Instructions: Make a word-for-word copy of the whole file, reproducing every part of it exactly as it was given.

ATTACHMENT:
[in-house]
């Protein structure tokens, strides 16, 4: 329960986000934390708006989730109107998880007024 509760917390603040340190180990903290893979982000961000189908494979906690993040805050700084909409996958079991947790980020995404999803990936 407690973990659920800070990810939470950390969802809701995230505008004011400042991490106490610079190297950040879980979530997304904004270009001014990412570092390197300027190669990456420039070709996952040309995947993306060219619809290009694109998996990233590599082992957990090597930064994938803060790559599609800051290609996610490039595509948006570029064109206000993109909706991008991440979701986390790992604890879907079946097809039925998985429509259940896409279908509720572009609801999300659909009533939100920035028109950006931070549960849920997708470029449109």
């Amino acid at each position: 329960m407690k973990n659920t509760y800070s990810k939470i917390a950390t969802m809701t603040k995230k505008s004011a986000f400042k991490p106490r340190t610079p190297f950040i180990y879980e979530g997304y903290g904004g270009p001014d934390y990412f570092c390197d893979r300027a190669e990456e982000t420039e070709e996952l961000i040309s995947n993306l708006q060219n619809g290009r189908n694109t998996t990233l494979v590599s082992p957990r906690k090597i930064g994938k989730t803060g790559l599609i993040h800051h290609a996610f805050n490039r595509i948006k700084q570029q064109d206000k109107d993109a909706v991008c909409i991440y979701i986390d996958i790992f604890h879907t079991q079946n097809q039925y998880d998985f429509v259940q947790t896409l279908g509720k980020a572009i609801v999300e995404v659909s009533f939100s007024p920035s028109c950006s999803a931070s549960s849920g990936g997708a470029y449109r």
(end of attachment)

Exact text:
[in-house]
């Protein structure tokens, strides 16, 4: 329960986000934390708006989730109107998880007024 509760917390603040340190180990903290893979982000961000189908494979906690993040805050700084909409996958079991947790980020995404999803990936 407690973990659920800070990810939470950390969802809701995230505008004011400042991490106490610079190297950040879980979530997304904004270009001014990412570092390197300027190669990456420039070709996952040309995947993306060219619809290009694109998996990233590599082992957990090597930064994938803060790559599609800051290609996610490039595509948006570029064109206000993109909706991008991440979701986390790992604890879907079946097809039925998985429509259940896409279908509720572009609801999300659909009533939100920035028109950006931070549960849920997708470029449109």
């Amino acid at each position: 329960m407690k973990n659920t509760y800070s990810k939470i917390a950390t969802m809701t603040k995230k505008s004011a986000f400042k991490p106490r340190t610079p190297f950040i180990y879980e979530g997304y903290g904004g270009p001014d934390y990412f570092c390197d893979r300027a190669e990456e982000t420039e070709e996952l961000i040309s995947n993306l708006q060219n619809g290009r189908n694109t998996t990233l494979v590599s082992p957990r906690k090597i930064g994938k989730t803060g790559l599609i993040h800051h290609a996610f805050n490039r595509i948006k700084q570029q064109d206000k109107d993109a909706v991008c909409i991440y979701i986390d996958i790992f604890h879907t079991q079946n097809q039925y998880d998985f429509v259940q947790t896409l279908g509720k980020a572009i609801v999300e995404v659909s009533f939100s007024p920035s028109c950006s999803a931070s549960s849920g990936g997708a470029y449109r």